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Are Canada’s regulators making engineering accessible to international graduates?


Recently, several national media outlets have published stories highlighting the frustrations of international engineering graduates trying to transfer their credentials to Canada. The stories emphasize the benefits of assessing competencies when it comes to evaluating a candidate’s application to become an engineer.

In short, a competency-based assessment (CBA) model asks candidates to demonstrate their engineering knowledge, skills and abilities by indicating how they have acted in past professional situations. The primary benefit of this model is that it allows applicants to more easily demonstrate what they can do, in order to verify that that they have the skills necessary to be considered Canadian engineers. For many who have experienced frustrations when trying to transfer credentials, this is a very promising path forward, particularly given that Canadian work experience can be very difficult to obtain.

Fortunately, several of Canada’s engineering regulators have already adopted CBA. In recent years, as part of its strategic mandate, Engineers Canada has co-developed an online CBA system with Engineers and Geoscientists British Columbia that is now in use in four provinces. Two additional provinces, and two territories are also using their own competency-based assessment systems. Additionally, three more provincial regulators are committed to adopting CBA, and two others are exploring it.

Competency-based assessment aside, the process of becoming an engineer in Canada, even when one brings years of experience from abroad, can still be lengthy and laborious. A 2018 report from the Institute for Canadian Citizenship (ICC) and 6 Degrees outlines a number of systemic barriers that persist for international engineers hoping to integrate into the profession in Canada. The report addresses the system as a whole, making recommendations to Engineers Canada, engineering regulators, federal and provincial governments, and other stakeholders.

One of the biggest ongoing sources of confusion and frustration for international engineering graduates is that the Canadian definition of engineering can significantly differ from that of other countries. Canadian regulators require that engineers obtain a “broad-based” education in engineering, whereas the requirements to become an engineer can be considerably narrower in scope elsewhere.

In part, Canada’s engineering regulators designed the system this way to allow engineers flexibility in their areas of practice, but also to ensure that they can more soundly judge the limits of their expertise, better ensuring public safety. Put another way, when individuals obtain the title of engineer in Canada, it means that they’re deemed knowledgeable enough to self-determine their areas of competence. This is not something that happens casually, notably. Ethics make up a key component of an engineer’s education, and engineers who do not adhere to these ethics can face significant disciplinary action.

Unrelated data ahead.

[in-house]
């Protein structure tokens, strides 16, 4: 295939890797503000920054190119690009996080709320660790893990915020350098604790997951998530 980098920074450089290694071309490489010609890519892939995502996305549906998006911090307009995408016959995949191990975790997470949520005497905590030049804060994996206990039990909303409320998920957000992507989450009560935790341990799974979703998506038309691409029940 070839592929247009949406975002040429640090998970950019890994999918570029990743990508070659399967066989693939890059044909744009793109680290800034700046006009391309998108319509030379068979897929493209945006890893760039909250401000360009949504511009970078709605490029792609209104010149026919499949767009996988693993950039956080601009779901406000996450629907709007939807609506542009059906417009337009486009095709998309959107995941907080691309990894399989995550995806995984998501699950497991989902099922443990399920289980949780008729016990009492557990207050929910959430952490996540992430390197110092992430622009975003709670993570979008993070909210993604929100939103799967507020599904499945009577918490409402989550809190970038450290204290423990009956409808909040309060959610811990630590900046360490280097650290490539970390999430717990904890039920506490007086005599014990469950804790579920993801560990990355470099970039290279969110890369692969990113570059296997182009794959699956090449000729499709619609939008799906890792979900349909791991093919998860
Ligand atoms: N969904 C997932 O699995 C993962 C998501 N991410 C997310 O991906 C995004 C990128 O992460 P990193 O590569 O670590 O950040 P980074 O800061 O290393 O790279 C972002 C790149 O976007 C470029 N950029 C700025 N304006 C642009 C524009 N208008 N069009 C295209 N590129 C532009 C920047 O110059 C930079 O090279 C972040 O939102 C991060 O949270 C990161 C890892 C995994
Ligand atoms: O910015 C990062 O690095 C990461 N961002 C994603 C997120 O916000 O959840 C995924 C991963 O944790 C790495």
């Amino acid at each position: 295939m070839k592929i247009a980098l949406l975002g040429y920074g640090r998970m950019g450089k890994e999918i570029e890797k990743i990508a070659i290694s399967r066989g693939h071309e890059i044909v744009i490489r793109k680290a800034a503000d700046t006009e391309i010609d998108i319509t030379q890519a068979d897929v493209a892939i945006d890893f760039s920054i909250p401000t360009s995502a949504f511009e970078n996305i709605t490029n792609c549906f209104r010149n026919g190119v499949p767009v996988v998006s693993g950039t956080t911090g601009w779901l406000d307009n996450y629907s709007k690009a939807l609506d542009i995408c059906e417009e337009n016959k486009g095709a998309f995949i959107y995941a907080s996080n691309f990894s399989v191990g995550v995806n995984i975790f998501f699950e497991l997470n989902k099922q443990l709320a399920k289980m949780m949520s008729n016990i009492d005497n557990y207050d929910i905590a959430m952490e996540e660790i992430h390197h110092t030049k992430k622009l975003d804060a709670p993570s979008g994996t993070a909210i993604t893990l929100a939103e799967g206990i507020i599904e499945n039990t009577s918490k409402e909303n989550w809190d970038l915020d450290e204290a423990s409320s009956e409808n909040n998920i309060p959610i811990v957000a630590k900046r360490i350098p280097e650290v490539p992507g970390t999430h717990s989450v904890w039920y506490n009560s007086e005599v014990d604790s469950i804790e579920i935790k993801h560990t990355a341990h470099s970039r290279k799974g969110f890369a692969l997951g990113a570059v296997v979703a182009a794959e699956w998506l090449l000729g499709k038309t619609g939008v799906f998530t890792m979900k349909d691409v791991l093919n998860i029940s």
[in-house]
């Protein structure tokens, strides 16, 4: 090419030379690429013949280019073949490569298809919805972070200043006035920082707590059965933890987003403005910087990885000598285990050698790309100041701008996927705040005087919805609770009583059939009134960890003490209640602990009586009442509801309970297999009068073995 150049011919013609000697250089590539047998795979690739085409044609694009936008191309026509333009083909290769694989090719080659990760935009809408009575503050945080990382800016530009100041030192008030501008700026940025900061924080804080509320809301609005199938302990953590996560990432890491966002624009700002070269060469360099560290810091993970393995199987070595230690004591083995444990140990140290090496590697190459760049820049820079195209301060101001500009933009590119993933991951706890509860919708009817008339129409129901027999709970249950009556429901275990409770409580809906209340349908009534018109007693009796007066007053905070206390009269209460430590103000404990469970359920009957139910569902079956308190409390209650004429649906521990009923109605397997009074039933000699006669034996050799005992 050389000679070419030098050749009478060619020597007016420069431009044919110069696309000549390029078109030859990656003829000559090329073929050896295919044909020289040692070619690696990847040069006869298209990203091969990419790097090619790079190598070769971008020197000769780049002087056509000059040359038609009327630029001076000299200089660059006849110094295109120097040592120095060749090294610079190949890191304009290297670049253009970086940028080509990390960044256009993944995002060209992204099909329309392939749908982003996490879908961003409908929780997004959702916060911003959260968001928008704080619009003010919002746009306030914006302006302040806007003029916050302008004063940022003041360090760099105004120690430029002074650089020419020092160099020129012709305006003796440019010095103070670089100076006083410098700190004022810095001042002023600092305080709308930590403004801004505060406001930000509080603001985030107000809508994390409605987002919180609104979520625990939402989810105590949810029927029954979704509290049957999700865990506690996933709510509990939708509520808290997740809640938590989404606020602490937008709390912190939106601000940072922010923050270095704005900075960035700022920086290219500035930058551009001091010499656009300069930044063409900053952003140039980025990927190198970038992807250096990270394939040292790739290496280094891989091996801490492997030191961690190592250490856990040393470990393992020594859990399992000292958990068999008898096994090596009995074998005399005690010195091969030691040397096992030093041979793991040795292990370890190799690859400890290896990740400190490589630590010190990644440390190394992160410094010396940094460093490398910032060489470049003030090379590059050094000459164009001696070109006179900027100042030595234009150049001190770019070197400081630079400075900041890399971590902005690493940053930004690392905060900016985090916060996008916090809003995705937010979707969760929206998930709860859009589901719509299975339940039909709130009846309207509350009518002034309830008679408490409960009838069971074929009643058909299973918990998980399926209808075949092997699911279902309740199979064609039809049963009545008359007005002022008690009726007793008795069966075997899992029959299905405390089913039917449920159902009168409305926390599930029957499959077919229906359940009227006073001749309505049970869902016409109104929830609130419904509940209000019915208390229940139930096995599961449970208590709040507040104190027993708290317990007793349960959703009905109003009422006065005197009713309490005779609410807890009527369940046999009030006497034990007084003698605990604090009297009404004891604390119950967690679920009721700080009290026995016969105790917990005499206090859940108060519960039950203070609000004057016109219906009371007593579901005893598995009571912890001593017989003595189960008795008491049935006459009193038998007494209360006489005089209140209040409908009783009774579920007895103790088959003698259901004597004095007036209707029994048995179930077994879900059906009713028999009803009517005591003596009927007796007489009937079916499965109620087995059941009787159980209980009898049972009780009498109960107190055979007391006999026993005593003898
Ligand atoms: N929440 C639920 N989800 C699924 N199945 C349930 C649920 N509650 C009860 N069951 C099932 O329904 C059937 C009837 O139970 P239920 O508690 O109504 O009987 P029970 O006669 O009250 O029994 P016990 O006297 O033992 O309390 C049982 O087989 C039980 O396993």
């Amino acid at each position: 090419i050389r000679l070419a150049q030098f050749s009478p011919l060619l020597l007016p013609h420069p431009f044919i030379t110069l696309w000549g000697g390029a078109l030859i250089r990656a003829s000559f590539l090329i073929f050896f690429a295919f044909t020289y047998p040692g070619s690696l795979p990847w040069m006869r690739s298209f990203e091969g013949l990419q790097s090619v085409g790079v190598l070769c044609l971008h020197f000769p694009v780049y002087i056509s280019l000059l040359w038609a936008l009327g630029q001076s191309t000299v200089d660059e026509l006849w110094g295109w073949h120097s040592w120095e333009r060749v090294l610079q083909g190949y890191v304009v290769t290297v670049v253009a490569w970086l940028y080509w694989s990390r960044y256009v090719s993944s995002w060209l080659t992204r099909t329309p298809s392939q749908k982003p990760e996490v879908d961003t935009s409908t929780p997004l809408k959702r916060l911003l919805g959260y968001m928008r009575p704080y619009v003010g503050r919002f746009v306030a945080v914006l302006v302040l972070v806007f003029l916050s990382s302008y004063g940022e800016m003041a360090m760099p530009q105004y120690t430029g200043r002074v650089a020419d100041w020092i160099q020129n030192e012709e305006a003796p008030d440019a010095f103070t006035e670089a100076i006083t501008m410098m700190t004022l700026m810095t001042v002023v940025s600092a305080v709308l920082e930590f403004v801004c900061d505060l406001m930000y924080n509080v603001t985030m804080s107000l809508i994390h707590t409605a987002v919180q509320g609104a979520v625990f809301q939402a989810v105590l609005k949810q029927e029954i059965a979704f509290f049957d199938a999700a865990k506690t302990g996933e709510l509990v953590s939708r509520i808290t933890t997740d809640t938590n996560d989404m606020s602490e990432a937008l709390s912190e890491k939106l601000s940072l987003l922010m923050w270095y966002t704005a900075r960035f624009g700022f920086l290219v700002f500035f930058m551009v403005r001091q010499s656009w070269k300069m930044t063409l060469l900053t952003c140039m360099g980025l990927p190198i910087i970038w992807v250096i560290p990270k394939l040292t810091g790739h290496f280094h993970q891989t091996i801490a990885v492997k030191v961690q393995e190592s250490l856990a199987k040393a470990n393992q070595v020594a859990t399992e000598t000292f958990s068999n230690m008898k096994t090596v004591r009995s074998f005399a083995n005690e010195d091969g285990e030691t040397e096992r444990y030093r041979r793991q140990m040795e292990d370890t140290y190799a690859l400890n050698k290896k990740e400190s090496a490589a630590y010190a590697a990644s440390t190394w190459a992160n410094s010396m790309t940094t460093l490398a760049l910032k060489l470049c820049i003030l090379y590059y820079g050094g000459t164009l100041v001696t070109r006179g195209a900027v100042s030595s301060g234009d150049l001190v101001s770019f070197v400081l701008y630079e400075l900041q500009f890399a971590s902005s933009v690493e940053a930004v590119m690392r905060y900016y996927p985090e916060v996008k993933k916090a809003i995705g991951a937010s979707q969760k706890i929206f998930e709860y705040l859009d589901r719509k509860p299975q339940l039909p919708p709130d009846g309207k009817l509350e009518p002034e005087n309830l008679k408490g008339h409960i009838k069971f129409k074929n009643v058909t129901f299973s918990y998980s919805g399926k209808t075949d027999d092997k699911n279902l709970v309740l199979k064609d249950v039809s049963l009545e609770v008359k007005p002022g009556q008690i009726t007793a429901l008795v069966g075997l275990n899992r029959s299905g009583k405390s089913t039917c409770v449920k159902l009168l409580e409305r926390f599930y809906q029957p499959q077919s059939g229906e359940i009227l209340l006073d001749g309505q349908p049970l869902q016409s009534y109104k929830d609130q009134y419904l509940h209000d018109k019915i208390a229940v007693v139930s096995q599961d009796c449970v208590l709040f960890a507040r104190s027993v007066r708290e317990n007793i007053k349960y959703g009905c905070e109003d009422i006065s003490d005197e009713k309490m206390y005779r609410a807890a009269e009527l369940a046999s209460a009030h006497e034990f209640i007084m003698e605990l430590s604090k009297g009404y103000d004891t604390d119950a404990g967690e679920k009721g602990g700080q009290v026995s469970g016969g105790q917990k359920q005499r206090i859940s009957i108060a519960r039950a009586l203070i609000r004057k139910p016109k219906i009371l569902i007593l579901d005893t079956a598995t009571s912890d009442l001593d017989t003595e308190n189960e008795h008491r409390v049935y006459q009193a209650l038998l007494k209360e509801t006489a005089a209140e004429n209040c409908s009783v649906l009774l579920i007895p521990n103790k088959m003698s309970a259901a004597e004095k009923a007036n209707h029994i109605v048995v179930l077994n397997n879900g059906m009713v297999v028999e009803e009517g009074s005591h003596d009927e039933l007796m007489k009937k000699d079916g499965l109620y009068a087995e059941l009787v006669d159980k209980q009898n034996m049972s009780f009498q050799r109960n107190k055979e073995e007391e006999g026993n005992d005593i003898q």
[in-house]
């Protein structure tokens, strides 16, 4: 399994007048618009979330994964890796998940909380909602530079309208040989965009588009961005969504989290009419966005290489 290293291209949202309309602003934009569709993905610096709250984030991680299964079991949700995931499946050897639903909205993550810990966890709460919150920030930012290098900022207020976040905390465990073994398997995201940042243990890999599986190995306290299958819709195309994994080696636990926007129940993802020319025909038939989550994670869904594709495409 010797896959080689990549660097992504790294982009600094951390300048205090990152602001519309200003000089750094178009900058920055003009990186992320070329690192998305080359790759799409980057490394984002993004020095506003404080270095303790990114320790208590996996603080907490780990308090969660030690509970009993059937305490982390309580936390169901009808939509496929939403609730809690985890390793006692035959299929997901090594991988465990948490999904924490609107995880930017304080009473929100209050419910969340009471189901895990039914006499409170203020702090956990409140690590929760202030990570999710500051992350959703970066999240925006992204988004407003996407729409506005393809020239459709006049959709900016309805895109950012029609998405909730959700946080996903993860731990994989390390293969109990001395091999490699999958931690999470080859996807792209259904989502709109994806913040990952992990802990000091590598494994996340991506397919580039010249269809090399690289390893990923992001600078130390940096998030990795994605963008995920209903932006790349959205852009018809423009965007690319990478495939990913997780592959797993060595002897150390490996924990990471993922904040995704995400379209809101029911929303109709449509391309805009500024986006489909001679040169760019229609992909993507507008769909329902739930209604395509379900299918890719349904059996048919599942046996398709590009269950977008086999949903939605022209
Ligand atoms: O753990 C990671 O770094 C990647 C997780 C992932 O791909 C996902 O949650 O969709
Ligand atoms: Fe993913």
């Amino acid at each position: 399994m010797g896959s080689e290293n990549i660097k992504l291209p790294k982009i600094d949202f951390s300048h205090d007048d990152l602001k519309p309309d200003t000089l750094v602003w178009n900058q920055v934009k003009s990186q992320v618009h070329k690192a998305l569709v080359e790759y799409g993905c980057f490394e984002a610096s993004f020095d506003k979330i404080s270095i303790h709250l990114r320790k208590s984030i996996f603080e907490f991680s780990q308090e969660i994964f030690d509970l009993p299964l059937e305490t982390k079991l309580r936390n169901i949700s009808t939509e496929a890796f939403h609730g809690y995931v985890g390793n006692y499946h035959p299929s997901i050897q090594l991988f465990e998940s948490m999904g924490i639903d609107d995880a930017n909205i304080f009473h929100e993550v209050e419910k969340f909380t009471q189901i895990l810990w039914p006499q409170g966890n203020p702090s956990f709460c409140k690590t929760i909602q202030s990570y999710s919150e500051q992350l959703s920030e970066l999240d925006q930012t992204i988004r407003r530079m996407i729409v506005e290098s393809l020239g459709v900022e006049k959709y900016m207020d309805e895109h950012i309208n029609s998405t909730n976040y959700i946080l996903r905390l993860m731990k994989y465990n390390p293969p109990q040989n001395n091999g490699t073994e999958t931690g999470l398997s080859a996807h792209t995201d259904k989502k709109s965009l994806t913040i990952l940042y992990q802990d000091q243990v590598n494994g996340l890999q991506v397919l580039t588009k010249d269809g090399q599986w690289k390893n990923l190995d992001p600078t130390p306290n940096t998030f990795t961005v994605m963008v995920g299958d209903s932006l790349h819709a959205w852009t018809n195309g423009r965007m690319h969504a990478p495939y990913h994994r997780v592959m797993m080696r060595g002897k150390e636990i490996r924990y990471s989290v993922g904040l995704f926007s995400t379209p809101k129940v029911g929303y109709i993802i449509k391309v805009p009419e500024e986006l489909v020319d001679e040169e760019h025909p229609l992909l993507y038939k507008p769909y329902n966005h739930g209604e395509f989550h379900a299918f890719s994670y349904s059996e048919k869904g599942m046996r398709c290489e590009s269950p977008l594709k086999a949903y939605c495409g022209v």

For international engineering graduates coming from systems that define engineering more narrowly, options do still exist to become practising Canadian engineers. Many of Canada’s regulators offer some form of limited licensure, for example, where individuals may practise engineering in one defined area.

Engineers Canada, under the advisement of Canada’s engineering regulators, has also entered into several international accords and agreements that make it easier to establish substantial equivalency between foreign and Canadian credentials. These agreements don’t necessarily allow a one-for-one transfer of credentials, but they do make it easier to determine how closely a candidate’s credentials match up with those required to practise in Canada, as well as what options exist for pathways into Canadian engineering.

There’s no doubt that, regardless of measures taken by Engineers Canada and Canadian engineering regulators, the process can still be exasperating for individuals. To assist individuals in navigating their way into the Canadian engineering system, Engineers Canada recently launched The website’s content was developed in close consultation with the admissions officials who are ultimately responsible for assessing the credentials of international engineering graduates and makes use of the most up-to-date information regarding licensure in Canada.

In the coming months, we’ll be sharing how some of Canada’s engineering regulators are working to address systemic gaps. Ultimately, Engineers Canada and Canada’s engineering regulators want to have a system that is fair and accessible to anyone with the aptitude for engineering, regardless of background.